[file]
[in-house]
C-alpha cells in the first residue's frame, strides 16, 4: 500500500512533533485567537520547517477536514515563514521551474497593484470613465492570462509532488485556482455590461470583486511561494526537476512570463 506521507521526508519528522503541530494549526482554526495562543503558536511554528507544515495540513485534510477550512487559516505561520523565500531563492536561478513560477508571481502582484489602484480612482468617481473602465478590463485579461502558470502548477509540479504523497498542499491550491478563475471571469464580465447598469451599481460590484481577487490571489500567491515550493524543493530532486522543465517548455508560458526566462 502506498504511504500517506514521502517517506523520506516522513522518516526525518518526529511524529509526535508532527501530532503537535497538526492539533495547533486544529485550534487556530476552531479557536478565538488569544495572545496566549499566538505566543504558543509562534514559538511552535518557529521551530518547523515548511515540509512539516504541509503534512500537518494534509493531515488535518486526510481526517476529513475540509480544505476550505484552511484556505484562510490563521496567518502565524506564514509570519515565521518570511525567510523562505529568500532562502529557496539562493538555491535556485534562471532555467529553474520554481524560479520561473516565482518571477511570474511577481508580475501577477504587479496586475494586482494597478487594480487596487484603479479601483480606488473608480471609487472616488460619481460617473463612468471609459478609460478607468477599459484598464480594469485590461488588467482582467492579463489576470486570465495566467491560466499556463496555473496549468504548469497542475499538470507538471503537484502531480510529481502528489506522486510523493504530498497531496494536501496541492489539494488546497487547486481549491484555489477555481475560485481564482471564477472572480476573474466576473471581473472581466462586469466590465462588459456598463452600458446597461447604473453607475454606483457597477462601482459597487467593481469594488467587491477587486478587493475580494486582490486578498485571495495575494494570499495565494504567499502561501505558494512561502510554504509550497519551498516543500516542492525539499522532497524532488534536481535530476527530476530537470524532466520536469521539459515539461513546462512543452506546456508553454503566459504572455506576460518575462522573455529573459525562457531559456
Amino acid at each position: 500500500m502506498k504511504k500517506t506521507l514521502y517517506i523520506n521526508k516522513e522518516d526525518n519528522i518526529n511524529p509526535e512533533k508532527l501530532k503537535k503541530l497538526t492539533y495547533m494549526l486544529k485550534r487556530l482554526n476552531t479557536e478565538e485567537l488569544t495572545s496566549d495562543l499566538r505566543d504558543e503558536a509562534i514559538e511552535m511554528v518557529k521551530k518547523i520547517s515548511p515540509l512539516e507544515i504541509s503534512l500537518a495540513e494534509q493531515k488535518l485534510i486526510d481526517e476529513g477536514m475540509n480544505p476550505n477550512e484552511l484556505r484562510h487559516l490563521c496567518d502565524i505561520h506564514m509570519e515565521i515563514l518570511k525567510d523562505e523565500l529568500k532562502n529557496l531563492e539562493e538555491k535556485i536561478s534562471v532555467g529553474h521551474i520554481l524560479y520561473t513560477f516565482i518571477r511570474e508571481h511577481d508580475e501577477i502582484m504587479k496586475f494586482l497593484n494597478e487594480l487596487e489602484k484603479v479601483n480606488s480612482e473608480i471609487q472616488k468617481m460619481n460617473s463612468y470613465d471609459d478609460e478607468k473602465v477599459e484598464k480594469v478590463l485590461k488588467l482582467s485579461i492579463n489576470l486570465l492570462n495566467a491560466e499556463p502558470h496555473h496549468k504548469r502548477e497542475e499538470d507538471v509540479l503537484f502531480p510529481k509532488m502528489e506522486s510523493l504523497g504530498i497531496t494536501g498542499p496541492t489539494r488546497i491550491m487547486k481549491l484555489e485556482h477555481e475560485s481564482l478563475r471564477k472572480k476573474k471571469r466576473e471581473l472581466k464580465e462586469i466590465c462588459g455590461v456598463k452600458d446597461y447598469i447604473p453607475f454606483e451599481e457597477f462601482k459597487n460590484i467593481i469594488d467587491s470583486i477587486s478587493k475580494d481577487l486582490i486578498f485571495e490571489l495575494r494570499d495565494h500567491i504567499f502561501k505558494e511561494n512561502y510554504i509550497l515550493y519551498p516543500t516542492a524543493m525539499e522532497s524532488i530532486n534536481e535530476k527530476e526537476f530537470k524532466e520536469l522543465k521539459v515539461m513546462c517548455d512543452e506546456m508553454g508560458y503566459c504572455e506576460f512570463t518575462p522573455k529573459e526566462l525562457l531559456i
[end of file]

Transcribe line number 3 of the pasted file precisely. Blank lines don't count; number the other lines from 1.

Amino acid at each position: 500500500m502506498k504511504k500517506t506521507l514521502y517517506i523520506n521526508k516522513e522518516d526525518n519528522i518526529n511524529p509526535e512533533k508532527l501530532k503537535k503541530l497538526t492539533y495547533m494549526l486544529k485550534r487556530l482554526n476552531t479557536e478565538e485567537l488569544t495572545s496566549d495562543l499566538r505566543d504558543e503558536a509562534i514559538e511552535m511554528v518557529k521551530k518547523i520547517s515548511p515540509l512539516e507544515i504541509s503534512l500537518a495540513e494534509q493531515k488535518l485534510i486526510d481526517e476529513g477536514m475540509n480544505p476550505n477550512e484552511l484556505r484562510h487559516l490563521c496567518d502565524i505561520h506564514m509570519e515565521i515563514l518570511k525567510d523562505e523565500l529568500k532562502n529557496l531563492e539562493e538555491k535556485i536561478s534562471v532555467g529553474h521551474i520554481l524560479y520561473t513560477f516565482i518571477r511570474e508571481h511577481d508580475e501577477i502582484m504587479k496586475f494586482l497593484n494597478e487594480l487596487e489602484k484603479v479601483n480606488s480612482e473608480i471609487q472616488k468617481m460619481n460617473s463612468y470613465d471609459d478609460e478607468k473602465v477599459e484598464k480594469v478590463l485590461k488588467l482582467s485579461i492579463n489576470l486570465l492570462n495566467a491560466e499556463p502558470h496555473h496549468k504548469r502548477e497542475e499538470d507538471v509540479l503537484f502531480p510529481k509532488m502528489e506522486s510523493l504523497g504530498i497531496t494536501g498542499p496541492t489539494r488546497i491550491m487547486k481549491l484555489e485556482h477555481e475560485s481564482l478563475r471564477k472572480k476573474k471571469r466576473e471581473l472581466k464580465e462586469i466590465c462588459g455590461v456598463k452600458d446597461y447598469i447604473p453607475f454606483e451599481e457597477f462601482k459597487n460590484i467593481i469594488d467587491s470583486i477587486s478587493k475580494d481577487l486582490i486578498f485571495e490571489l495575494r494570499d495565494h500567491i504567499f502561501k505558494e511561494n512561502y510554504i509550497l515550493y519551498p516543500t516542492a524543493m525539499e522532497s524532488i530532486n534536481e535530476k527530476e526537476f530537470k524532466e520536469l522543465k521539459v515539461m513546462c517548455d512543452e506546456m508553454g508560458y503566459c504572455e506576460f512570463t518575462p522573455k529573459e526566462l525562457l531559456i